Denmark

Denmark

Back on track after winter dip -- Industry annual reports

The Danish wind industry barely managed to start effecting the reductions in working hours it announced this winter following the seasonal autumn surge in manufacturing before the global market picked up again, most recently boosted by an extension of the Production Tax Credit (PTC) for wind in the United States (page 24). Rotor blade manufacturer LM Glasfiber and turbine maker Vestas both warned of short-time weeks for 1700 and 1200 workers, respectively. But new orders have resulted in LM sending just 800 workers on training programs instead.

Positive annual reports for 2001 released last month by Vestas and NEG Micon, the country's two publicly traded wind turbine manufacturers, sent share prices on a steady upward trajectory, speeded by the PTC news. Releasing its annual accounts on March 13, Vestas announced expected orders of EUR 1.6 billion this year and EUR 2.2 billion in 2003, with a projected profit for 2002 of EUR 161.5 million. Turnover in 2001 reached EUR 1.3 billion, up from EUR 874.6 million in 2000. The sale of its share of Spanish Gamesa (Windpower Monthly, January 2002) added EUR 242.2 million to Vestas' turnover last year. Profit before tax was EUR 376.7 million.

A week earlier, on March 6, NEG Micon announced its best profit ever, EUR 27.6 million on a turnover of EUR 713.1 million, up from EUR 538.2 million in 2001. Growth in sales was particularly marked in Spain and Germany while today's optimism is directed not least at the United States. NEG Micon is this year projecting a turnover of EUR 807.3 million and a profit before tax of EUR 47.1 million.

The positive news similarly had its effect on the stock market and within two weeks the combined share value of both companies rose by over EUR 1.2 billion. By March 25, NEG Micon's share price had risen from around DKK 200 (EUR 27) to DKK 285 (EUR 38.5) for a DKK 10 share, while Vestas shares were trading at DKK 270 (EUR 36) for a DKK 1 share, also up from around EUR 27 earlier in the month.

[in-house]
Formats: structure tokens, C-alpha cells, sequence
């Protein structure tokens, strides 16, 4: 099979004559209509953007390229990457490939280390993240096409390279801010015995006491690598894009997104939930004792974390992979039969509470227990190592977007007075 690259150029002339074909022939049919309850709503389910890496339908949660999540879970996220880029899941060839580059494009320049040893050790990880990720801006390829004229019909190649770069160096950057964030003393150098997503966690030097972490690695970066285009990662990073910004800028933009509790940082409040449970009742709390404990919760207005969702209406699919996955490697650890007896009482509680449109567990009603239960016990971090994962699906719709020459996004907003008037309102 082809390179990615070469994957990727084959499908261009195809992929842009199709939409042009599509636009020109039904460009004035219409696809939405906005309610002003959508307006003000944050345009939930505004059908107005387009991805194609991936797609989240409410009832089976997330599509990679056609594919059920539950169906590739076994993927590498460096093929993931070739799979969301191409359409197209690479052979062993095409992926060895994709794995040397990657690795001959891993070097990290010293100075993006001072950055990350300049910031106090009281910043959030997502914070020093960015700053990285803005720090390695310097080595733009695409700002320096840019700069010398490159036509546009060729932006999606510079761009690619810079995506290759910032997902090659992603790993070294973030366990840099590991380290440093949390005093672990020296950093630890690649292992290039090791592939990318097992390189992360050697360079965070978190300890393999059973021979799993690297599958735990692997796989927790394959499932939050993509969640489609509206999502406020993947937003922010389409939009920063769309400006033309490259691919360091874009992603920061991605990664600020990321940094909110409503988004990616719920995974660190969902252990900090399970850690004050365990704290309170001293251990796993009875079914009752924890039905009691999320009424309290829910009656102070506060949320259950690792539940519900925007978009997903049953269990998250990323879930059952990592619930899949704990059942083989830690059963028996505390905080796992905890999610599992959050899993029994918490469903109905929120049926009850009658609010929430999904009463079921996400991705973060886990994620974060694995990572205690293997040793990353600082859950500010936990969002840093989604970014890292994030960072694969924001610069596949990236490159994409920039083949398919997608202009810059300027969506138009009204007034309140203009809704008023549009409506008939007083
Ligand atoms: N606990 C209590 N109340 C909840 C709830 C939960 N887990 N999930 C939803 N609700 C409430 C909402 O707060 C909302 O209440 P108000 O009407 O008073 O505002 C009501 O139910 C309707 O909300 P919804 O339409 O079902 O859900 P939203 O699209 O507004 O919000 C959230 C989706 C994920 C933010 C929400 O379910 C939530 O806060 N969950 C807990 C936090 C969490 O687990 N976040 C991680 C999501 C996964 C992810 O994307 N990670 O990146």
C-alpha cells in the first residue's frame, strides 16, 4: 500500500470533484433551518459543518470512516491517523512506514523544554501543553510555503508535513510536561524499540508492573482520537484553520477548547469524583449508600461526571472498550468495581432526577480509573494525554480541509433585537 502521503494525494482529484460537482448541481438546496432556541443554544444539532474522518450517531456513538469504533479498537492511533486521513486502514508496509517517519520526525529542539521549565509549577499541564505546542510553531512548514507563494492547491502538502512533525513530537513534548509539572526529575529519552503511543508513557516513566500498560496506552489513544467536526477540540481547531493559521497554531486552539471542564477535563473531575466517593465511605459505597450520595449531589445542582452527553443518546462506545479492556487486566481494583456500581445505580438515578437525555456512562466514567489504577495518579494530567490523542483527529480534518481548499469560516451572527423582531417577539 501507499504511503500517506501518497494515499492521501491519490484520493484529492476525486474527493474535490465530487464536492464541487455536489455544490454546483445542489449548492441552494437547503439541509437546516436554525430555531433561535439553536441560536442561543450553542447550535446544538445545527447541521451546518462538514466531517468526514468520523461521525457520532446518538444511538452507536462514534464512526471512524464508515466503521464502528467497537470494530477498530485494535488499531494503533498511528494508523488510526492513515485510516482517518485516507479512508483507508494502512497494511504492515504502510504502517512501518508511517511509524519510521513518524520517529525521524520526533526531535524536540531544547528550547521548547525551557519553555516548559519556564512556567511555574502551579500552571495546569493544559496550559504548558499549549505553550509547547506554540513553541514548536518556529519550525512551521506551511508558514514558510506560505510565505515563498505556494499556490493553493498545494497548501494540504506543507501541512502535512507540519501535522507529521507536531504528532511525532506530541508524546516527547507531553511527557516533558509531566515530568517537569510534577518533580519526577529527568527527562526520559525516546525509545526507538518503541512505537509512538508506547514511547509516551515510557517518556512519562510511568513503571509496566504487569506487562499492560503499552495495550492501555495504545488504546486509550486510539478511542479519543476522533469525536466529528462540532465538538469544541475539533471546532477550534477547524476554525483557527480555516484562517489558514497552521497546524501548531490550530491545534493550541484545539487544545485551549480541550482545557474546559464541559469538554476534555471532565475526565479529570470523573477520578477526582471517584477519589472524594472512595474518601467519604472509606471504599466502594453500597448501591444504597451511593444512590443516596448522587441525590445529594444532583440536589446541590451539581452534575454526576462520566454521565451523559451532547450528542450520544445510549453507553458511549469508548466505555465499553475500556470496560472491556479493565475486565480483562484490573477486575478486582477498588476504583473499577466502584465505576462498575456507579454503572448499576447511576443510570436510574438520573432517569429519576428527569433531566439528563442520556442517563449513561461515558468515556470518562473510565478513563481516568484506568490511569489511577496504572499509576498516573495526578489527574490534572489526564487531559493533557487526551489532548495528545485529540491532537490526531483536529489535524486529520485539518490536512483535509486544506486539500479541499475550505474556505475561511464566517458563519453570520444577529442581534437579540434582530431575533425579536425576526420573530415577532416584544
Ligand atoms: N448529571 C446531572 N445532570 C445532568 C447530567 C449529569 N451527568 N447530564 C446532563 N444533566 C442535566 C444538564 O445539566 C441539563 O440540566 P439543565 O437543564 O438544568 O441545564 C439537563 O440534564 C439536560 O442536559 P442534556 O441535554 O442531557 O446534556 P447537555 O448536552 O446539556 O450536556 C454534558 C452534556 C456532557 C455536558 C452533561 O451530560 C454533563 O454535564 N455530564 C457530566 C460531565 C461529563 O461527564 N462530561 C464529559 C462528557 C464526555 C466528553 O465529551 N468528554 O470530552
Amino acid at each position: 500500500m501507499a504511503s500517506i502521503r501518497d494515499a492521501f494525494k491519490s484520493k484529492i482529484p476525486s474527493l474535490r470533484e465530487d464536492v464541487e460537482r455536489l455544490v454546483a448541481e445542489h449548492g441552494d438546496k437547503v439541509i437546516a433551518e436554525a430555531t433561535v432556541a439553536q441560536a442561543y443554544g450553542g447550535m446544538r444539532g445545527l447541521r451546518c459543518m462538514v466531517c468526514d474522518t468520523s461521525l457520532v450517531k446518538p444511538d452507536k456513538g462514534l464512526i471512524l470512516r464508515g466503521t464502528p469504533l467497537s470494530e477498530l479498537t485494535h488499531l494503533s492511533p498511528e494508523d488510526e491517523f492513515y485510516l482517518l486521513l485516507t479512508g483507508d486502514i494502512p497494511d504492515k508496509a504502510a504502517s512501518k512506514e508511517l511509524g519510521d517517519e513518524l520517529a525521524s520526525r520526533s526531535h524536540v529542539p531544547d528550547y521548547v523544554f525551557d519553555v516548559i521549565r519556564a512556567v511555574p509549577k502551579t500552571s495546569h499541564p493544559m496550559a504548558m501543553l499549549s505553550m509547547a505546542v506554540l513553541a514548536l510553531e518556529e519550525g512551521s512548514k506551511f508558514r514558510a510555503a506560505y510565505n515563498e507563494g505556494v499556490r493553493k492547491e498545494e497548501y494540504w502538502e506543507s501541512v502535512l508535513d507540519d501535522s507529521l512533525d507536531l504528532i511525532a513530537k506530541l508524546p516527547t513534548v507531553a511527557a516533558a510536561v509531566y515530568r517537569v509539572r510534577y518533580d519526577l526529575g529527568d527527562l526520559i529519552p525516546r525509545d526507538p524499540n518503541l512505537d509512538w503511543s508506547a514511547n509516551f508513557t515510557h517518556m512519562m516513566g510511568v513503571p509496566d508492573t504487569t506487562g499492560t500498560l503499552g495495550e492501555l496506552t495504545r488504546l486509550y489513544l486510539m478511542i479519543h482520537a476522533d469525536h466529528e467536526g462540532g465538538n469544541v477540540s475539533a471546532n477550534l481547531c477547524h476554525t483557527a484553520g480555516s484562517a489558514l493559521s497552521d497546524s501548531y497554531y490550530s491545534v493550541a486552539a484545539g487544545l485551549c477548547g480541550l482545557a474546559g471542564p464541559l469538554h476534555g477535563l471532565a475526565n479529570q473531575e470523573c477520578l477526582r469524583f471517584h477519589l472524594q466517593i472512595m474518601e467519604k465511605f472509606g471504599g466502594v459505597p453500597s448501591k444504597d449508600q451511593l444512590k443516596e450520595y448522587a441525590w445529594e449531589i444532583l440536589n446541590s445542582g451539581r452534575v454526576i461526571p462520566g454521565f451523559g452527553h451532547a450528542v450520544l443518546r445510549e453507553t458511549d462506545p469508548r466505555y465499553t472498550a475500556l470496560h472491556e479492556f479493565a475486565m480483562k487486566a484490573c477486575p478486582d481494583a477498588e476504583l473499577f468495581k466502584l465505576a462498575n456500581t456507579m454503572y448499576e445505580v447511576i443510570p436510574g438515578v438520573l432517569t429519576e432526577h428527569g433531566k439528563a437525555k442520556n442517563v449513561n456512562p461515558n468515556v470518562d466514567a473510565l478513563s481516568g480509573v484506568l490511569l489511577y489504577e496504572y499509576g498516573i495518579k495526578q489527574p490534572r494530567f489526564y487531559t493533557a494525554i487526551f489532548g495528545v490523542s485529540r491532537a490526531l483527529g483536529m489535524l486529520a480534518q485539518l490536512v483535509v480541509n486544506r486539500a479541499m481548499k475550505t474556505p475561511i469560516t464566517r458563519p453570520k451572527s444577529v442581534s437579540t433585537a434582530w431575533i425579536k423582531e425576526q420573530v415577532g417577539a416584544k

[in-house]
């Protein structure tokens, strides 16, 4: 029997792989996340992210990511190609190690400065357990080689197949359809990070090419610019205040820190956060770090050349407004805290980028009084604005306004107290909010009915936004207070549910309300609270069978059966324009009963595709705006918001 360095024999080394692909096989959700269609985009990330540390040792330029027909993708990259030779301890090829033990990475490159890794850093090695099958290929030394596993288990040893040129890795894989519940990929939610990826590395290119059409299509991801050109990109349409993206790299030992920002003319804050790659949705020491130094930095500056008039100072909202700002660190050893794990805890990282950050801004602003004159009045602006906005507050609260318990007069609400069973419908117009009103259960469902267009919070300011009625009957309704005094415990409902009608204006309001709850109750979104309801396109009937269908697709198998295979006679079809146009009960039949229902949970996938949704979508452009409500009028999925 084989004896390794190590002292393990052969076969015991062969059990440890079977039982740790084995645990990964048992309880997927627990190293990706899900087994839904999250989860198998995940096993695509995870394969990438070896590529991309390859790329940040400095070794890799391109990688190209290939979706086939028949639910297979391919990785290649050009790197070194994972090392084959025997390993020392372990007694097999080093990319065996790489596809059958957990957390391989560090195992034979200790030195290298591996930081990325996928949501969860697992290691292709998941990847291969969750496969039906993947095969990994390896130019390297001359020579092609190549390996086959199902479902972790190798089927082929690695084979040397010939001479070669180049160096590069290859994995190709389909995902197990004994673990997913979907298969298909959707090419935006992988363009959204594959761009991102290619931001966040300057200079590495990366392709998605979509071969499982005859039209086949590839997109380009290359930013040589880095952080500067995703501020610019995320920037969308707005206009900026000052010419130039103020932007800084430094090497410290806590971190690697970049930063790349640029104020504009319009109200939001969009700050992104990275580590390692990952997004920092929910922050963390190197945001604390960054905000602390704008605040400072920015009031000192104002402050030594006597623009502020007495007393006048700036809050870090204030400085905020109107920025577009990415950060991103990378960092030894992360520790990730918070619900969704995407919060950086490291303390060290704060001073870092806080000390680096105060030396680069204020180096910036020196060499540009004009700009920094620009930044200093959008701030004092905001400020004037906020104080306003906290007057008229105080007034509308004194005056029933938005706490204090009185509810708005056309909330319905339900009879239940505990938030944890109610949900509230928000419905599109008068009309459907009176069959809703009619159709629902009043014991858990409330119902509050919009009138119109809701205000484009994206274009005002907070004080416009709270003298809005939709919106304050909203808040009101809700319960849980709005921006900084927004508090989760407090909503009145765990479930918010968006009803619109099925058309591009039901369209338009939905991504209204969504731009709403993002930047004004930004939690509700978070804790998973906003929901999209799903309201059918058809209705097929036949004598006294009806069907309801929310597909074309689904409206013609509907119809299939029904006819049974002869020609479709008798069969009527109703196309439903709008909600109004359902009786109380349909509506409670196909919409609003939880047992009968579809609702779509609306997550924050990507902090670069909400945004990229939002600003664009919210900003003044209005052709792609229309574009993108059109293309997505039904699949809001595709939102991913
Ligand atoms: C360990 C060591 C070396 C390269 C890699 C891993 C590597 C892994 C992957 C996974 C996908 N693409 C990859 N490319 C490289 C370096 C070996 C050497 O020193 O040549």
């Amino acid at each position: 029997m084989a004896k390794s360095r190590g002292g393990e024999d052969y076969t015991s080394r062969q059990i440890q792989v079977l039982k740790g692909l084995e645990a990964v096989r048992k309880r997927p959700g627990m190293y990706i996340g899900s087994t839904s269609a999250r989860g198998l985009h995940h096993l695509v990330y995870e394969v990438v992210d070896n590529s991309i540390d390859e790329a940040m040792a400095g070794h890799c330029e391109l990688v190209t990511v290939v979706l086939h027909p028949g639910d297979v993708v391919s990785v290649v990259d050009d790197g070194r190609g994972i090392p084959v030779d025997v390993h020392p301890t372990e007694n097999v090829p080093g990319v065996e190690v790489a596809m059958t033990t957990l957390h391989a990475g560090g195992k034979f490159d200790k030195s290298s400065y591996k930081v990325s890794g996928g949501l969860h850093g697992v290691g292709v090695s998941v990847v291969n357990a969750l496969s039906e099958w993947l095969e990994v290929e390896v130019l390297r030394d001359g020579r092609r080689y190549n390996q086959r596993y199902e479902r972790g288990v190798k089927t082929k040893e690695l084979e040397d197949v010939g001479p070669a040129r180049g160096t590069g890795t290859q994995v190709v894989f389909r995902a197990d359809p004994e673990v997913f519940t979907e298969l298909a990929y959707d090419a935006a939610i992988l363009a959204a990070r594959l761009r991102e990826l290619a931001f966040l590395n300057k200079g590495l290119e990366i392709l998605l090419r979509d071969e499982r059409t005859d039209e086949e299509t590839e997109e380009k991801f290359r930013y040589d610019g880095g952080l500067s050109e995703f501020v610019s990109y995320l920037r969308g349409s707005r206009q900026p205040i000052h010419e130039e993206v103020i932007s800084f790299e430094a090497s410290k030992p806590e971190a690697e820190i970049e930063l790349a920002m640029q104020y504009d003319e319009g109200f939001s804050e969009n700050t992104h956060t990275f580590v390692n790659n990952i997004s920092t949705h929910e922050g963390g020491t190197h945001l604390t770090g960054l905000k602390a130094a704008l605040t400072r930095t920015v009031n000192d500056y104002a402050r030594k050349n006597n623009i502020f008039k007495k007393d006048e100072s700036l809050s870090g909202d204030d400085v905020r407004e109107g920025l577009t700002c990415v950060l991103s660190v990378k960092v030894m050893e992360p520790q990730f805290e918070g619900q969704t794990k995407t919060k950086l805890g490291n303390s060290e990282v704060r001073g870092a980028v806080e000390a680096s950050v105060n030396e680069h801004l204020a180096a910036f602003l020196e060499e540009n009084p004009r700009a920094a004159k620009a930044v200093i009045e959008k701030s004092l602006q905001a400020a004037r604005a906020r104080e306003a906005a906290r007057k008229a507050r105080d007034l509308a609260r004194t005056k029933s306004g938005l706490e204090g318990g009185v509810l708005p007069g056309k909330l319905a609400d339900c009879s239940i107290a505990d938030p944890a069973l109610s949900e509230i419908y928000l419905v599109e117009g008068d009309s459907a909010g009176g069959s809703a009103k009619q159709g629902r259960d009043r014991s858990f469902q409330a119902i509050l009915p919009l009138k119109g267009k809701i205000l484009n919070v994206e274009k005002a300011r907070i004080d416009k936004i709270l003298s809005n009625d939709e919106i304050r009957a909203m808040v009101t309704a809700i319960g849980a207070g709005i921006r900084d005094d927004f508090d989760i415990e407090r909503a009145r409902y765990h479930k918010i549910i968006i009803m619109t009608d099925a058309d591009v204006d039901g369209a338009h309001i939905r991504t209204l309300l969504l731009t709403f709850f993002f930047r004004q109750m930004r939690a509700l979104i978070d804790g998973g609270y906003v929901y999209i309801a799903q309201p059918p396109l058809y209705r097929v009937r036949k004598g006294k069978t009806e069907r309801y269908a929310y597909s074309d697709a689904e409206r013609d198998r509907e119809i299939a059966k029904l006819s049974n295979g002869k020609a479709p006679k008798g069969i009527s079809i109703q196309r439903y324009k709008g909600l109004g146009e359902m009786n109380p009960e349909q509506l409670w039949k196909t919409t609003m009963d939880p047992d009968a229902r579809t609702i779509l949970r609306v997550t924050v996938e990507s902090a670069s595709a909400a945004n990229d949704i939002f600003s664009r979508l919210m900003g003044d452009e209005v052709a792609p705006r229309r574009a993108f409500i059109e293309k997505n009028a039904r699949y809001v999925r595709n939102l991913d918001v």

Meanwhile the shares of competitor Nordex, at one time under Danish ownership, remain more or less static on the Neuer Markt division of the Frankfurt stock exchange at EUR 6.70, about the same value as at the beginning of the year. The poor share performance is despite the company reporting an increase in turnover of 39% to EUR 96 million, an improvement in profit of 42% to DKK 2.7 million (EUR 363,300) and growth in its share of the German market from 8.7% to 10.4%.

The fourth major turbine company on Danish soil, Bonus Energy A/S, is still privately owned. Its accounts for 2001, which have yet to be published, report an increase in turnover from EUR 242.2 million in 1999/2000 to EUR 430.6 million in 2000/2001, with profit rising from EUR 18.8 million to EUR 39 million.

Blade competition

Meantime, LM continues to hold 45% of the market for wind turbine blades even though Bonus and Nordex are following in the footsteps of Vestas and NEG Micon with their own blade manufacturing divisions. NEG Micon is stepping up blade production at its Isle of Wight works in southern England, including fabrication of a new lightweight wood-epoxy blade strengthened with carbon fibre. Despite all the competing blade production, LM is still expanding two facilities, in Denmark and in Spain, to keep pace with demand.

Vestas is also preparing new subsidiaries and factories in Australia, Asia, Germany, Scotland, France and Denmark and is considering setting up production in the US (page 24). Its plans for Spain and South America -- markets previously left to Vestas' former Spanish partner Gamesa -- remain under wraps.

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